Faculty members who presented at the Faculty and Staff Scholarship Recognition reception stressed how much their research benefits their students by either making themselves better teachers or through the opportunities to include students in their research.
Dr. Todd Pfannestiel, interim provost, said the event was an opportunity "to celebrate an important and often understated aspect of Clarion University."
"What you have been able to do makes you a better teacher," Pfannestiel said.
Of the many faculty and staff who have contributed to research and scholarship throughout the year, five spoke on their research and scholarly pursuits including: Dr. Gustavo Barboza, Dr. Vasudeva Rao Aravind, Dr. Chunfei Li, Dr. Sandra Trejos and Mark Lepore.
Barboza spoke of his work with student financial literacy, but mostly spent his time praising the university for its quality computers and equipment and the opportunity to attend conferences.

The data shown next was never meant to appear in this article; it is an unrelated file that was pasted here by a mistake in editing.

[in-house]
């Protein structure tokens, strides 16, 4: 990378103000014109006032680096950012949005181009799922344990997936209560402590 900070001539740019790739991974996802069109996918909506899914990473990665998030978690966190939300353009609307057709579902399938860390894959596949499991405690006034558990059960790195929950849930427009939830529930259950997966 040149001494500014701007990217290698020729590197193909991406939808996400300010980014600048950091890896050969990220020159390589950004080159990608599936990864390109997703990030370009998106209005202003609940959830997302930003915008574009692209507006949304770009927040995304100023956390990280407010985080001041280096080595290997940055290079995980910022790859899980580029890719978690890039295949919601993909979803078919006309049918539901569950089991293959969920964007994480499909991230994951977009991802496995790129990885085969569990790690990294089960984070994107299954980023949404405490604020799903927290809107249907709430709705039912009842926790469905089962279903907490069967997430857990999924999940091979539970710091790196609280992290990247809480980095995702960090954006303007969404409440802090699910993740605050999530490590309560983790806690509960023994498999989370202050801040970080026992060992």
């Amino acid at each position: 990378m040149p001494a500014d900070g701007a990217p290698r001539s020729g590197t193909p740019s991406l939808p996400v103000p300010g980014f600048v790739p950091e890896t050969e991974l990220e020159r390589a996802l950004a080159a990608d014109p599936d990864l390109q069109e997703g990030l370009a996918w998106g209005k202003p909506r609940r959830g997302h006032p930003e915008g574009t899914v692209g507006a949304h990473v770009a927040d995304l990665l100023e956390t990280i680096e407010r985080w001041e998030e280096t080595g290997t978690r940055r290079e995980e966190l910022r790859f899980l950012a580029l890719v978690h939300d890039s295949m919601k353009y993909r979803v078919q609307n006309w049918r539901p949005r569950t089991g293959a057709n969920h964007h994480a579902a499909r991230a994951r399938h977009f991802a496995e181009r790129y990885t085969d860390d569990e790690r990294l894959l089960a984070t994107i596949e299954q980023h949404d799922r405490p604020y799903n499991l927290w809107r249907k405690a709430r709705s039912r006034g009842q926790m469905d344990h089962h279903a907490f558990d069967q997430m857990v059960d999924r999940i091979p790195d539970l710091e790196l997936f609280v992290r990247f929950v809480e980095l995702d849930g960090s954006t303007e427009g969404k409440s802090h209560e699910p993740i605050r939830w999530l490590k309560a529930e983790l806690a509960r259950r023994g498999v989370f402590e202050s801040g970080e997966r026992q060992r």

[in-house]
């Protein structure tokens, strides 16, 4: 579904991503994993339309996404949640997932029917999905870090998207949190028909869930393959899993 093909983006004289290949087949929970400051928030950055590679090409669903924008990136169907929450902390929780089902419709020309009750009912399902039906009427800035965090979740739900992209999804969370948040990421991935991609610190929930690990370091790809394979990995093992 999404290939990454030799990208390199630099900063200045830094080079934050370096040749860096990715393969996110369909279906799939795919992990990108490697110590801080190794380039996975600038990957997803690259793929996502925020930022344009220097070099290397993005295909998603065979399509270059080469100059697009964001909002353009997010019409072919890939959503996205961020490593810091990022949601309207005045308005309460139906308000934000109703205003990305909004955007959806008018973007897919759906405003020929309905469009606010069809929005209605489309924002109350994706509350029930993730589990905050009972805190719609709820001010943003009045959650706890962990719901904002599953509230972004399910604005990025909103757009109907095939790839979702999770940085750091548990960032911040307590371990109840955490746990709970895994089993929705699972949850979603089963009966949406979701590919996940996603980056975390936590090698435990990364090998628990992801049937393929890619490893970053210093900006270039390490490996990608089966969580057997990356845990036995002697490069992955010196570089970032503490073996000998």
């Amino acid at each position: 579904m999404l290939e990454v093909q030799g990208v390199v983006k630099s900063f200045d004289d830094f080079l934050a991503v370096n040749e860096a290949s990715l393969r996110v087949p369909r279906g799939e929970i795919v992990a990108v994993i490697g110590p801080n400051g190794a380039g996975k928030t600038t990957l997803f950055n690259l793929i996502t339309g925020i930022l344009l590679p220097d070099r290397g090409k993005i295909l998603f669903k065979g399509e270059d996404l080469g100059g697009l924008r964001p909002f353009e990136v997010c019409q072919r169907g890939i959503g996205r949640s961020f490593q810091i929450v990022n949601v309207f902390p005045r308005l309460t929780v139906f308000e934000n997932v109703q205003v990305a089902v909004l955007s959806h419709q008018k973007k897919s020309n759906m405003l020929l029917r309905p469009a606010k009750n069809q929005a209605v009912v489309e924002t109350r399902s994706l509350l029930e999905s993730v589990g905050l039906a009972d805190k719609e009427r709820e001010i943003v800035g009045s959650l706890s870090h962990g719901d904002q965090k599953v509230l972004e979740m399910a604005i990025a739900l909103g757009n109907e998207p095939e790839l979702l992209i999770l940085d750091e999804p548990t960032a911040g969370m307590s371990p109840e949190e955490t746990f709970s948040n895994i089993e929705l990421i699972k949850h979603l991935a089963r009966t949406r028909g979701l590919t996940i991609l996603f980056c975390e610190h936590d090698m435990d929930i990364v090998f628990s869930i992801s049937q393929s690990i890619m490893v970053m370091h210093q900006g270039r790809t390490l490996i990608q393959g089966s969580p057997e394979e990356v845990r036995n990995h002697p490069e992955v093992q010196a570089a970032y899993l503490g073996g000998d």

"I strongly believe it (research) makes me a better teacher," Barboza said.
Aravind discussed his work with intelligent tutoring systems, which tests students and provides feedback for the areas in which the student needs tutelage.
Li discussed how he uses student workers to aid in research and how that is mutually beneficial to the research and the student.
Trejos discussed her research in the growing field of happiness economics.
"Not necessarily are the top students, the happiest," Trejos said. "They may harvest later."
Trejos said this concept is similar to Latin American countries that may not be growing as fast economically as other countries but report more happiness and satisfaction in life.
She said this research is relatable to students as teachers should remember that the students are human beings with lives and other things going on. This concept could inform how teachers conduct their classes by alleviating some stress. She gave the example of not testing after a large break.
Lepore discussed his work with the American Red Cross and the Mind-Body Workshops used with the members of the military.
Lepore also has been working the past three years with refugees in Pittsburgh and wrote a paper on those experiences titled "Flourishing in Partnerships: Observations of the Acculturation Needs of Refugees."